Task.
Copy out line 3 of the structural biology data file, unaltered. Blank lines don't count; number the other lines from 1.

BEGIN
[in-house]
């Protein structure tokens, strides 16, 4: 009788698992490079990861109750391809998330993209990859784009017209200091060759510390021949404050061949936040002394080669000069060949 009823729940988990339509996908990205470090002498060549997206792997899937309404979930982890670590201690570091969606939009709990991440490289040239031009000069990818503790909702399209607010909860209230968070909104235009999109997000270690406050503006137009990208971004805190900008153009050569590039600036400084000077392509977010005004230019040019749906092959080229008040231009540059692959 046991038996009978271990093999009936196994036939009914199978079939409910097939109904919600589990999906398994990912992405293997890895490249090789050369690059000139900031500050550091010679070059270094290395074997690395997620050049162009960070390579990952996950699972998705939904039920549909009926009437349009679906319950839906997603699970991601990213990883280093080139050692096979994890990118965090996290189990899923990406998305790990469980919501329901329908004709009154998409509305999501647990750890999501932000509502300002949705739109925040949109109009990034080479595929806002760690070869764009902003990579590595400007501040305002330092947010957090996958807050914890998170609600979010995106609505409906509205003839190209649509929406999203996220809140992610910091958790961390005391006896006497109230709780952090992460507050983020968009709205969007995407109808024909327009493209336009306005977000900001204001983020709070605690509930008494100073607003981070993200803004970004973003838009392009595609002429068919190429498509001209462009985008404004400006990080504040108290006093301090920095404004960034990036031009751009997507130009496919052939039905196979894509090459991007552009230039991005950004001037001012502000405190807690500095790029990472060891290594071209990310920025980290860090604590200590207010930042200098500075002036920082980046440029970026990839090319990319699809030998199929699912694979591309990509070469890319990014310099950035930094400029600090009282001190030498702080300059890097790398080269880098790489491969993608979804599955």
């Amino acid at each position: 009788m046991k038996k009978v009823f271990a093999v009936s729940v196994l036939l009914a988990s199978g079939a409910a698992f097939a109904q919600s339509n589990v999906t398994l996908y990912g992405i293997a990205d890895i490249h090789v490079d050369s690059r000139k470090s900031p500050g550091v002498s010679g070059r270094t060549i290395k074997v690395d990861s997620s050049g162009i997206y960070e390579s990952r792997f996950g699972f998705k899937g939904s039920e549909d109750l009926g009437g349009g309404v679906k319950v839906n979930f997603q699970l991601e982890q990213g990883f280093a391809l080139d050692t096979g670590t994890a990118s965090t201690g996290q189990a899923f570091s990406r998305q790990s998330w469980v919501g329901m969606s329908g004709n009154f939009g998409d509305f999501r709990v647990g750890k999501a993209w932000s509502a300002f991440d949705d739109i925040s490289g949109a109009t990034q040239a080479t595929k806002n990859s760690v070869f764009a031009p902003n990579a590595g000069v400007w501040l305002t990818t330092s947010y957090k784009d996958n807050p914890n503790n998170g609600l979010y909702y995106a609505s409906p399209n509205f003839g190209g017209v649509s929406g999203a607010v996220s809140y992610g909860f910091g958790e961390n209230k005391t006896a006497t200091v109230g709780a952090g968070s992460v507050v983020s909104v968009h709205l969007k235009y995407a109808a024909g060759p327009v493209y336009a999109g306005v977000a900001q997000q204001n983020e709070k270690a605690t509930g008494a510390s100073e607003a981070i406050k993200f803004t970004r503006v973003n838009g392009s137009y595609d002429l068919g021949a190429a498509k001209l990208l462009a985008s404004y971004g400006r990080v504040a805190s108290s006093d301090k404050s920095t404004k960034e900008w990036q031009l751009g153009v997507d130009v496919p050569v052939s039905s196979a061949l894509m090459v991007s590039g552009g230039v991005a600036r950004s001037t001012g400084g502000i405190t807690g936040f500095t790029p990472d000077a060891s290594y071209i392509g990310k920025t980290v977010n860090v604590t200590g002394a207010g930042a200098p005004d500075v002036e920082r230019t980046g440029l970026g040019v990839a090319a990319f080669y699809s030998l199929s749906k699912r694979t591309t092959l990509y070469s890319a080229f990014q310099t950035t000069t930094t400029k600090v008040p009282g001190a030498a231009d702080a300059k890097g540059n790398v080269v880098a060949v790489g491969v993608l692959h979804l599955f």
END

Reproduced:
């Amino acid at each position: 009788m046991k038996k009978v009823f271990a093999v009936s729940v196994l036939l009914a988990s199978g079939a409910a698992f097939a109904q919600s339509n589990v999906t398994l996908y990912g992405i293997a990205d890895i490249h090789v490079d050369s690059r000139k470090s900031p500050g550091v002498s010679g070059r270094t060549i290395k074997v690395d990861s997620s050049g162009i997206y960070e390579s990952r792997f996950g699972f998705k899937g939904s039920e549909d109750l009926g009437g349009g309404v679906k319950v839906n979930f997603q699970l991601e982890q990213g990883f280093a391809l080139d050692t096979g670590t994890a990118s965090t201690g996290q189990a899923f570091s990406r998305q790990s998330w469980v919501g329901m969606s329908g004709n009154f939009g998409d509305f999501r709990v647990g750890k999501a993209w932000s509502a300002f991440d949705d739109i925040s490289g949109a109009t990034q040239a080479t595929k806002n990859s760690v070869f764009a031009p902003n990579a590595g000069v400007w501040l305002t990818t330092s947010y957090k784009d996958n807050p914890n503790n998170g609600l979010y909702y995106a609505s409906p399209n509205f003839g190209g017209v649509s929406g999203a607010v996220s809140y992610g909860f910091g958790e961390n209230k005391t006896a006497t200091v109230g709780a952090g968070s992460v507050v983020s909104v968009h709205l969007k235009y995407a109808a024909g060759p327009v493209y336009a999109g306005v977000a900001q997000q204001n983020e709070k270690a605690t509930g008494a510390s100073e607003a981070i406050k993200f803004t970004r503006v973003n838009g392009s137009y595609d002429l068919g021949a190429a498509k001209l990208l462009a985008s404004y971004g400006r990080v504040a805190s108290s006093d301090k404050s920095t404004k960034e900008w990036q031009l751009g153009v997507d130009v496919p050569v052939s039905s196979a061949l894509m090459v991007s590039g552009g230039v991005a600036r950004s001037t001012g400084g502000i405190t807690g936040f500095t790029p990472d000077a060891s290594y071209i392509g990310k920025t980290v977010n860090v604590t200590g002394a207010g930042a200098p005004d500075v002036e920082r230019t980046g440029l970026g040019v990839a090319a990319f080669y699809s030998l199929s749906k699912r694979t591309t092959l990509y070469s890319a080229f990014q310099t950035t000069t930094t400029k600090v008040p009282g001190a030498a231009d702080a300059k890097g540059n790398v080269v880098a060949v790489g491969v993608l692959h979804l599955f």